As many as 14 overseas Tests without a win would put a shade of remorse on the face of any cricket captain. Mahendra Singh Dhoni, though, has been unlike most skippers in contemporary international cricket. For far too long, his calm demeanor has defined him irrespective of worrying on or off-field events. Now, the 'composure' seems to be on the brink of coming apart. (Team India blasted for chaos in New Zealand)
The Indian team has now been without a victory away from home in 14 Tests. The tour to New Zealand was expected to come as a respite - a warm-up before the World Cup in 2015. Instead, grey strands on Dhoni's shaggy beard has only seemed to increase after a 4-0 ODI loss and a 1-0 Test defeat. Excuses have come fast. Solutions have seemingly evaporated. (After ODI's, Dhoni blasts bowlers | After Tests, Dhoni blasts batsmen)
Rickety bunch of rookies
That the Indian team looked jaded in both formats of the game has been clearly exposed by a spirited Kiwi side. For Dhoni, the tour was like a 'study tour' with an eye on giving exposure to the newbies in the side. "It's good exposure for them," he had said before the tour, referring to the youngsters in the side. "The grounds here are a very different shape. Overall it'll be a fantastic tour for all the guys." Most in his team though would now agree that this tour was anything but fantastic! (Recap: Read full report here)
The likes of Mohammad Shami, Bhuvneshwar Kumar, Varun Aaron, Stuart Binny and Cheteshwar Pujara failed to stand out and dominate the opposition. So, while New Zealand had several stellar individual performances - Brendon McCullum's 302 in 2nd Test, Kane Williamson's five fifties and Ross Taylor's back-to-back tons - India failed to fight fire with fire. And Dhoni was left trying to douse the flames that threatened to engulf India's formidable ODI and Test team ranking.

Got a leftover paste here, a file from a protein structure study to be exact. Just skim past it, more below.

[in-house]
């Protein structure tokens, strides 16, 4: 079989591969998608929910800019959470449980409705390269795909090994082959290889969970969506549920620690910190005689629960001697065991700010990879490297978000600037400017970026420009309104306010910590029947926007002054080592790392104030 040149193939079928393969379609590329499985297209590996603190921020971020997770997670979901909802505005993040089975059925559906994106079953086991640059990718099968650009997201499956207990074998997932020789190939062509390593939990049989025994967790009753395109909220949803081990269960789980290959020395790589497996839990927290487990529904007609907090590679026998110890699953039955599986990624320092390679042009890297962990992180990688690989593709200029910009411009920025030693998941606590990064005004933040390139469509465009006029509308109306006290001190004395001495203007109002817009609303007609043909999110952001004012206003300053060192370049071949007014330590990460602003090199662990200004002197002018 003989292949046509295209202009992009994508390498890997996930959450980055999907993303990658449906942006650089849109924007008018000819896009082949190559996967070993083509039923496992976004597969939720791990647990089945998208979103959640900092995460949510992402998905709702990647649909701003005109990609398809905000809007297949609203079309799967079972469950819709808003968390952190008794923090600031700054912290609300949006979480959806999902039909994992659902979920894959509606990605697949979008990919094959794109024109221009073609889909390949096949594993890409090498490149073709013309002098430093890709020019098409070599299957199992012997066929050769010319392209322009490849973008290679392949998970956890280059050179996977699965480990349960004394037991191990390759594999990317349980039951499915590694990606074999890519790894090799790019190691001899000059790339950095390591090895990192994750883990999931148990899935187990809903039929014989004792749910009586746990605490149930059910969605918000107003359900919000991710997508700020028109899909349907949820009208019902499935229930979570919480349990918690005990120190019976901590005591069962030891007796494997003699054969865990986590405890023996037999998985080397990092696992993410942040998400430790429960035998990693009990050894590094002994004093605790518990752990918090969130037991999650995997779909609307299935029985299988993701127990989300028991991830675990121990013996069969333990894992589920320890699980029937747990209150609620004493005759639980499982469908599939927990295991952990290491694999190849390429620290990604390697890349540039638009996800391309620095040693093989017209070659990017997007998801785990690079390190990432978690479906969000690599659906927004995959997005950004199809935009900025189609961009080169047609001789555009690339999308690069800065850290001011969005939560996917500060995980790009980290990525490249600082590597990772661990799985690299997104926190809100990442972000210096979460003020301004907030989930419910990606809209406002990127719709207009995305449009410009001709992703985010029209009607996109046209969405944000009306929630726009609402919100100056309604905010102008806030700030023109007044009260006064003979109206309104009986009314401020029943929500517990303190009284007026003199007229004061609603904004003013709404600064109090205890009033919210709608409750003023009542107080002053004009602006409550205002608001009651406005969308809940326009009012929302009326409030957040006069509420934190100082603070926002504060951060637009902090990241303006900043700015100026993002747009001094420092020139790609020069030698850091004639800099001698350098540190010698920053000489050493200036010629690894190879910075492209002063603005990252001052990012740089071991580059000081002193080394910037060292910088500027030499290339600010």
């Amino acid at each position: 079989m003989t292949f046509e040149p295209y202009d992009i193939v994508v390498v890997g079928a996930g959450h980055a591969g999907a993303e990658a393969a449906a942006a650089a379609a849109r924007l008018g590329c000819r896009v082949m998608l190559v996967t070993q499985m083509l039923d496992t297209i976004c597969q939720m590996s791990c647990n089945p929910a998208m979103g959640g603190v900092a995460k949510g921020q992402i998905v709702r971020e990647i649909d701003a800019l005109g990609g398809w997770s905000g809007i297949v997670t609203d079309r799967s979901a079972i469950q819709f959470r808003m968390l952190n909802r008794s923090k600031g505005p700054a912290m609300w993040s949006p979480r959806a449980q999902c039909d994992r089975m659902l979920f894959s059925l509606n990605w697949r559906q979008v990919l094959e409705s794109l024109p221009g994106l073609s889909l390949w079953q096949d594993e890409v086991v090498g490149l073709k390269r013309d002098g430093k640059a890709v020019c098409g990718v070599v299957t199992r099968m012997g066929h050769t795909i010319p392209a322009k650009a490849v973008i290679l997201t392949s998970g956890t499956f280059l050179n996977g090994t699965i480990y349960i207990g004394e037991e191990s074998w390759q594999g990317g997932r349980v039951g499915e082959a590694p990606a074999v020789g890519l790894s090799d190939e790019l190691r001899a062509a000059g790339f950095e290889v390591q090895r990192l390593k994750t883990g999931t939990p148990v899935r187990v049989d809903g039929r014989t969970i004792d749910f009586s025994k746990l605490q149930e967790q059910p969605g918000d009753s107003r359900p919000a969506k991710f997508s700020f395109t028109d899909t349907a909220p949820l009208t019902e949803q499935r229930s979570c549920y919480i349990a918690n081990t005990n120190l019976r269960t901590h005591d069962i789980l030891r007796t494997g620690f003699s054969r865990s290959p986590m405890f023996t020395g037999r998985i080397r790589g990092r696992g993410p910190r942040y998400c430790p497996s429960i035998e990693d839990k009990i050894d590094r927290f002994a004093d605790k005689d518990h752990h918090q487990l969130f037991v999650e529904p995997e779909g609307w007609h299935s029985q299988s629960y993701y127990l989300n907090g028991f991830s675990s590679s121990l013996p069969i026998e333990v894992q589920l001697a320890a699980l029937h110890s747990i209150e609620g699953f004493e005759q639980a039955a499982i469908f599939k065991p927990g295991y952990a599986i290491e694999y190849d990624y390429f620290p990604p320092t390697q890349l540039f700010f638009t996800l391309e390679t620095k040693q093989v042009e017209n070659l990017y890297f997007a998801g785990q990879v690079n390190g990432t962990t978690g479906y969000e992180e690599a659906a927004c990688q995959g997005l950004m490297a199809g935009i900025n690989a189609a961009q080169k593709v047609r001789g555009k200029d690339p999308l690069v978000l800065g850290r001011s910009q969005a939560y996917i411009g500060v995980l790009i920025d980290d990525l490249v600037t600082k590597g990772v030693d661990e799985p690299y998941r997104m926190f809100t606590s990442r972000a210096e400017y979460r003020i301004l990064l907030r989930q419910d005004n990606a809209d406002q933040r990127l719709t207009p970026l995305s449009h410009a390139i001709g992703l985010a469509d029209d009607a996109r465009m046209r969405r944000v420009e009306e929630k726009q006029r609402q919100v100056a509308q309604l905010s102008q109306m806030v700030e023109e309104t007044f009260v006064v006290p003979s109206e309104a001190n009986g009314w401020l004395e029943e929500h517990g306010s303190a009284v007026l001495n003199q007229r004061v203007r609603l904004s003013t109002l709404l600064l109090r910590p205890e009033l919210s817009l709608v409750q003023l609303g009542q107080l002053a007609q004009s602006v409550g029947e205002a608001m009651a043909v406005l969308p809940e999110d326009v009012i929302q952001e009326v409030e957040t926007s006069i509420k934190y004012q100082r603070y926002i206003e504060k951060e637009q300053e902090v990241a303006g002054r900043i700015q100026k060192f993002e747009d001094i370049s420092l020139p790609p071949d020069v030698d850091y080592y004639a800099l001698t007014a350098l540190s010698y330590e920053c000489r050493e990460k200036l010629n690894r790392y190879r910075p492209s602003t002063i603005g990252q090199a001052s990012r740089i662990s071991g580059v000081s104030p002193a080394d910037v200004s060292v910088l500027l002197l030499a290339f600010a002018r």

Leading Team India down the ranking ladder
India began the tour to New Zealand as the best ODI and the second-best Test team in the world. The team eventually gave up its position at the top of the ODI table and now is at the mercy of a South Africa turnaround vs Australia to save its Test spot. (Also read: India maintains No.2 Test spot, barely)
The journey from the tour to South Africa has not been too long but the hunt for an overseas win in Tests has been arduous. Since beating West Indies by 1-0 in 2011 in the Caribbean, India have lost four successive Test series away from home - 4-0 to England in 2011; 4-0 to Australia in 2011-12; 1-0 to South Africa in 2013-14 and 1-0 to New Zealand in 2013-14.
The lead in the rankings' table therefore, has also steadily reduced which has put a question-mark on India's dominance in on-field cricket and Dhoni's ability to extract the most from his players.
King at home, pauper abroad?
For someone who steered India to a World Cup win, World T20 triumph and glory in Champions Trophy, Dhoni has been India's stand-out leader for sure. But just as every success deserves accolades, repeated failures must also have penalties.